Truth # 4: A third important component of your value as a client is how sympathetic you might appear to a jury. A vast majority of personal injury cases settle before trial. You tend to get a higher settlement offer if the defendant is worried about how sympathetic you will look to a jury. This is why a seriosly injured live client is worth more financially than a dead one. The defendant can easily imagine how the jury will react to seeing a cute, wheelchair-bound little girl in the courtroom and will pay more money to avoid that from happening. The fact that the deceased can't be in the courtroom makes their case less valuable.
Truth # 5: From the lawyer's point of you, it doesn't take much more time and expertise to handle a more valauble case. For example, it doesn't take ten times as much work or expertise for a lawyer to work on a case that is worth $1 million compared to one that is worth $100,000. There is some additional work involved, but not as much as the difference in the value of the two cases.
These truths lead to a simple two-step process that will enable you to save money when you negotiate the commission (or contingency fee) that the lawyer will receive. First, estimate the value of your case. You know how much the injured person earns and the extent to which the injury intereferes with or reduces the ability to make money. You also have a sense of serious the injuries are and whether they require a short or extended amount of medical care. You also have a rough sense of how sympathetic the injured person is likley to appear before a jury. This is largely a function of how severely injured they are and what they were doing when they were injured. You don't need to calculate these figures exactly. You just need to get a rough sense of the general ballpark of the value of your case to a lawyer.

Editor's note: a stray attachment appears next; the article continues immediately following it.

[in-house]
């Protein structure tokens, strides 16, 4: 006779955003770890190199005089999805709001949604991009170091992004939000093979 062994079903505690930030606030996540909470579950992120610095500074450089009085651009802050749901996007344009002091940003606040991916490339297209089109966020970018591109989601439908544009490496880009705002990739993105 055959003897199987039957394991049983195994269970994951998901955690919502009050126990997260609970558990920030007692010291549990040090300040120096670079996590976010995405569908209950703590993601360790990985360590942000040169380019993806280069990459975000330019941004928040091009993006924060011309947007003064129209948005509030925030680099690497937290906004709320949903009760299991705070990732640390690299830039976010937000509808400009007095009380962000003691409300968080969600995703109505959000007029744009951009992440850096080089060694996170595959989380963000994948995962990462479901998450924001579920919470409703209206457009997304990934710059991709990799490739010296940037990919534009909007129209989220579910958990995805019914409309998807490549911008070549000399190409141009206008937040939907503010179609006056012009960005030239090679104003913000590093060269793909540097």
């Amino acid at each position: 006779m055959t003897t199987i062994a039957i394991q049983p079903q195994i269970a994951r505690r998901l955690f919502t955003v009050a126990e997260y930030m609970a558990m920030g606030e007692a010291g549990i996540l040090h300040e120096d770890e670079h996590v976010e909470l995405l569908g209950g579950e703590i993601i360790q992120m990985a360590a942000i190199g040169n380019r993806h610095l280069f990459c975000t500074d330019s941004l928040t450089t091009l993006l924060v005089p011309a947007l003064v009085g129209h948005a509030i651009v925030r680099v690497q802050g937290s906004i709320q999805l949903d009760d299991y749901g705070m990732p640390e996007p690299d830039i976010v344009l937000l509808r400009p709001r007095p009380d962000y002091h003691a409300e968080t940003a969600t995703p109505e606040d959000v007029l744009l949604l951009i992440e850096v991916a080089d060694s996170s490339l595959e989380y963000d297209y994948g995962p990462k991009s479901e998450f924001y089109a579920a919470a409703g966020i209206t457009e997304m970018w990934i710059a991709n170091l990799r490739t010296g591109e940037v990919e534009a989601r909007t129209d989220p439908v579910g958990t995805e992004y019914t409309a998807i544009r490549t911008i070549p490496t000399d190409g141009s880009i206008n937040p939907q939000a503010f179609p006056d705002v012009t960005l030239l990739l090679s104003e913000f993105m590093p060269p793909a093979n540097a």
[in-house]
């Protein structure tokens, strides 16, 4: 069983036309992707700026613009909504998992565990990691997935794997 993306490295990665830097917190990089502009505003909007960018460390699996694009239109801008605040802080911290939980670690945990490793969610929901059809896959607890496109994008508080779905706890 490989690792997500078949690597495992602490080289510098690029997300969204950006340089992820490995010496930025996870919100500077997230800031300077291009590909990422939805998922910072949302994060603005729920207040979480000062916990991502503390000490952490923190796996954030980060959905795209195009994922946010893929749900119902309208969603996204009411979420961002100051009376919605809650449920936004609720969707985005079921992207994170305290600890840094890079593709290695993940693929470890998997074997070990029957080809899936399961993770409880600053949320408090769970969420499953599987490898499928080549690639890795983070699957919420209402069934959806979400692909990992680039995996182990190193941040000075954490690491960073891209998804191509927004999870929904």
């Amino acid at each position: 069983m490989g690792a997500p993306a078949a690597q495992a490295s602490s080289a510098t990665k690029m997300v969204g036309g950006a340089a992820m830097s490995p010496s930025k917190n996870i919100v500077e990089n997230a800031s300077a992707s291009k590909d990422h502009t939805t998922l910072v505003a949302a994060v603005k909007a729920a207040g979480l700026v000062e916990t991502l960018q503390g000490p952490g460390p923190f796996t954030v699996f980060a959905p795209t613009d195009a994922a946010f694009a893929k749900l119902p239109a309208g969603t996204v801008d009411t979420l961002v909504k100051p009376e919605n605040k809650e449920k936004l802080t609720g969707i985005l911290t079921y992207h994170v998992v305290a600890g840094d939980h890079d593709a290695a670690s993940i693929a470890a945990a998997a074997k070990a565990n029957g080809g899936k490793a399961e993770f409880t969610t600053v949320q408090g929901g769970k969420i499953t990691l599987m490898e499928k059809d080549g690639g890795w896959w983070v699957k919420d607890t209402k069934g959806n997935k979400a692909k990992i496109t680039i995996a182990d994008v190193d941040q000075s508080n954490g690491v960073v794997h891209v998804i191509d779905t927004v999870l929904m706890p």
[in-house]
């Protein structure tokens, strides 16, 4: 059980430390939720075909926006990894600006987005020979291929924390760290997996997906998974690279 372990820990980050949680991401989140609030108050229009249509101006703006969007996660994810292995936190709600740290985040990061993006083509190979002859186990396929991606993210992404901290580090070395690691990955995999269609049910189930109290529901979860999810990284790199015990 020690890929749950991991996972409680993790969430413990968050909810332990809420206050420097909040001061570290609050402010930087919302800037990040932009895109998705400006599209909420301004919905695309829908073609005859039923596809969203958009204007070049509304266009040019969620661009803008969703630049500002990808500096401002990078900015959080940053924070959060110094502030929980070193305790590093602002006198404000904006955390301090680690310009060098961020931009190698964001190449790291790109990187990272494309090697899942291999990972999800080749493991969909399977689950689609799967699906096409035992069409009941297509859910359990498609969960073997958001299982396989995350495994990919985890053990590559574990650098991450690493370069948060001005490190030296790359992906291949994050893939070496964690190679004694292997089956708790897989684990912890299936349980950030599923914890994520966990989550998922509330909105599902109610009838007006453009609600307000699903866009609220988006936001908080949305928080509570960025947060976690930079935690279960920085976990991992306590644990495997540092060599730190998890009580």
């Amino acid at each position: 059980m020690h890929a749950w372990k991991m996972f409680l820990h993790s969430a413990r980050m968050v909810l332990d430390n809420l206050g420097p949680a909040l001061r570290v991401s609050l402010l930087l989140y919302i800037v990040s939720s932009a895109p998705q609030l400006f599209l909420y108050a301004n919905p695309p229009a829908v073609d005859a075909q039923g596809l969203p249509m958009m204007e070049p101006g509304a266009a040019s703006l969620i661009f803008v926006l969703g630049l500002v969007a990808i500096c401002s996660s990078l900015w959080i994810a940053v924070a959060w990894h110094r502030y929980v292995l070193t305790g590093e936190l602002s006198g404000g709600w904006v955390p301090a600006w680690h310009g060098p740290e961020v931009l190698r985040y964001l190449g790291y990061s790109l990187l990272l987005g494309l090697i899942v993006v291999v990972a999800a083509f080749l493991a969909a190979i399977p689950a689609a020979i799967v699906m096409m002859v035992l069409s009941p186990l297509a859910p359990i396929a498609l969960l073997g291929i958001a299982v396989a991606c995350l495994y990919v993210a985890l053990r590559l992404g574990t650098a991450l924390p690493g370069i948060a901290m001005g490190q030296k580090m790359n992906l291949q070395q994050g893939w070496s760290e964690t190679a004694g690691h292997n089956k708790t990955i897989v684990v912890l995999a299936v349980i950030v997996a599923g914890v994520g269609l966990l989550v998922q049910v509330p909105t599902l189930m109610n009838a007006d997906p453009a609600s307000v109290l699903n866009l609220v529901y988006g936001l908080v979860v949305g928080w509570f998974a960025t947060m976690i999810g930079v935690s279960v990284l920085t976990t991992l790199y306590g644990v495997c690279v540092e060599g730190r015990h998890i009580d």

Second, and most importantly, the higher the potential value of your case, the more you should insist that the lawyer take a smaller percentage of the amount you receive in settlement or after a jury trial. Many lawyers will charge the same contigency fee regardless of the value of the case. Often that percentage ranges from 33% to 40% of the recovery. You can save many thousands of dollars by negotiating a lower commision rate. If your case is potentially worth $1,000,000, each percentage point of commission is worth $10,000. So don't be shy about negotiating a lower rate; if the lawyer suggests 40%, get them down to 33% or 35%. Remember, the value of your case is primarily depenmdent on the seriousness of the injuries. The more serious the injuries, the more likley it is that you will find a good and experienced lawyer who is willing to take your case and take a lower cut. This is because a single $1,000,000 case is much less work for the lawyer than four $250,000 cases.
There are some additional factors to consider when negotiating with a fee with a personal injury lawyer. One of these factors is how to handle the costs (such as court filing fees) that the lawyer may want you to pay. I'll address these issues in a future blog post, but for now remember that the key to saving money when negotiating with a personal injury lawyer is to focus on the their commission percentage. Do that and you can save tens of thousands of dollars.